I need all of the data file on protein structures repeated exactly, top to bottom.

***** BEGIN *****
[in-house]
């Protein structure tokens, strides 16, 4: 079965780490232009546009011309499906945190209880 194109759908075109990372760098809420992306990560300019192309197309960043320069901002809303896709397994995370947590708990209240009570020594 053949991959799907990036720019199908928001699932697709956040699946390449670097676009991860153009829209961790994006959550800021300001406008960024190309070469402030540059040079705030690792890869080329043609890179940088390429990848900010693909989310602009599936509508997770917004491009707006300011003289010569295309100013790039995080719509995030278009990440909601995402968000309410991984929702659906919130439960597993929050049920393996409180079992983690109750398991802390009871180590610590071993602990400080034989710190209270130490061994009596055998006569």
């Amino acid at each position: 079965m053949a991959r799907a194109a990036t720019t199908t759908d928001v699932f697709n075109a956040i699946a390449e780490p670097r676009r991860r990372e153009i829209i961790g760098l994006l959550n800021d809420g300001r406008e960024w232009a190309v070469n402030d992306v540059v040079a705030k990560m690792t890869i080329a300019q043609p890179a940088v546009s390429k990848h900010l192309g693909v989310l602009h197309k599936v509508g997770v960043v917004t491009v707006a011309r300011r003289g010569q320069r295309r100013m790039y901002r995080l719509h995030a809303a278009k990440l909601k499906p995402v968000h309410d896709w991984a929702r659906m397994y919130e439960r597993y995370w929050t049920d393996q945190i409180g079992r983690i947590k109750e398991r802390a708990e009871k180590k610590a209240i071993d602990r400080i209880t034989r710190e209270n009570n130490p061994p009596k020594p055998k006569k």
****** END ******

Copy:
[in-house]
């Protein structure tokens, strides 16, 4: 079965780490232009546009011309499906945190209880 194109759908075109990372760098809420992306990560300019192309197309960043320069901002809303896709397994995370947590708990209240009570020594 053949991959799907990036720019199908928001699932697709956040699946390449670097676009991860153009829209961790994006959550800021300001406008960024190309070469402030540059040079705030690792890869080329043609890179940088390429990848900010693909989310602009599936509508997770917004491009707006300011003289010569295309100013790039995080719509995030278009990440909601995402968000309410991984929702659906919130439960597993929050049920393996409180079992983690109750398991802390009871180590610590071993602990400080034989710190209270130490061994009596055998006569």
């Amino acid at each position: 079965m053949a991959r799907a194109a990036t720019t199908t759908d928001v699932f697709n075109a956040i699946a390449e780490p670097r676009r991860r990372e153009i829209i961790g760098l994006l959550n800021d809420g300001r406008e960024w232009a190309v070469n402030d992306v540059v040079a705030k990560m690792t890869i080329a300019q043609p890179a940088v546009s390429k990848h900010l192309g693909v989310l602009h197309k599936v509508g997770v960043v917004t491009v707006a011309r300011r003289g010569q320069r295309r100013m790039y901002r995080l719509h995030a809303a278009k990440l909601k499906p995402v968000h309410d896709w991984a929702r659906m397994y919130e439960r597993y995370w929050t049920d393996q945190i409180g079992r983690i947590k109750e398991r802390a708990e009871k180590k610590a209240i071993d602990r400080i209880t034989r710190e209270n009570n130490p061994p009596k020594p055998k006569k």